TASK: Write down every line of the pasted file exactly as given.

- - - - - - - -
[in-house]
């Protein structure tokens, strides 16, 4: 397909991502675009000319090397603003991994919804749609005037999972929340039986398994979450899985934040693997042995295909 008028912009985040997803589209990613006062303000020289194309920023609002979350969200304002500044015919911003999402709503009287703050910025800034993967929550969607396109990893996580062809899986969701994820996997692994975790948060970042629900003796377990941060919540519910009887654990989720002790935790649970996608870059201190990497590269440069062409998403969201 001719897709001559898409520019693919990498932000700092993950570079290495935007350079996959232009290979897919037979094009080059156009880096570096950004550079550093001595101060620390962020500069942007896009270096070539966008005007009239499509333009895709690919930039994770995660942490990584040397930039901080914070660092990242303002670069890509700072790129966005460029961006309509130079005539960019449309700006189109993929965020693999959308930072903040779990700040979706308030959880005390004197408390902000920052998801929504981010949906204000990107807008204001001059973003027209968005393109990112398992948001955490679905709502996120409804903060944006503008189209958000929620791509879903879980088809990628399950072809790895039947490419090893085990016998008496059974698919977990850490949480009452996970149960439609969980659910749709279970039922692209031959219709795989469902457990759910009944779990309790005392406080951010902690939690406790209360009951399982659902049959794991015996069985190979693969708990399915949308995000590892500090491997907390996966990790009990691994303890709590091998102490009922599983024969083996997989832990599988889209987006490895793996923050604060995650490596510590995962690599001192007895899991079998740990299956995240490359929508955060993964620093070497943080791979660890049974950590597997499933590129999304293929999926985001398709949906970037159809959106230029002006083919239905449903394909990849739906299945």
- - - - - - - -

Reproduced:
[in-house]
């Protein structure tokens, strides 16, 4: 397909991502675009000319090397603003991994919804749609005037999972929340039986398994979450899985934040693997042995295909 008028912009985040997803589209990613006062303000020289194309920023609002979350969200304002500044015919911003999402709503009287703050910025800034993967929550969607396109990893996580062809899986969701994820996997692994975790948060970042629900003796377990941060919540519910009887654990989720002790935790649970996608870059201190990497590269440069062409998403969201 001719897709001559898409520019693919990498932000700092993950570079290495935007350079996959232009290979897919037979094009080059156009880096570096950004550079550093001595101060620390962020500069942007896009270096070539966008005007009239499509333009895709690919930039994770995660942490990584040397930039901080914070660092990242303002670069890509700072790129966005460029961006309509130079005539960019449309700006189109993929965020693999959308930072903040779990700040979706308030959880005390004197408390902000920052998801929504981010949906204000990107807008204001001059973003027209968005393109990112398992948001955490679905709502996120409804903060944006503008189209958000929620791509879903879980088809990628399950072809790895039947490419090893085990016998008496059974698919977990850490949480009452996970149960439609969980659910749709279970039922692209031959219709795989469902457990759910009944779990309790005392406080951010902690939690406790209360009951399982659902049959794991015996069985190979693969708990399915949308995000590892500090491997907390996966990790009990691994303890709590091998102490009922599983024969083996997989832990599988889209987006490895793996923050604060995650490596510590995962690599001192007895899991079998740990299956995240490359929508955060993964620093070497943080791979660890049974950590597997499933590129999304293929999926985001398709949906970037159809959106230029002006083919239905449903394909990849739906299945």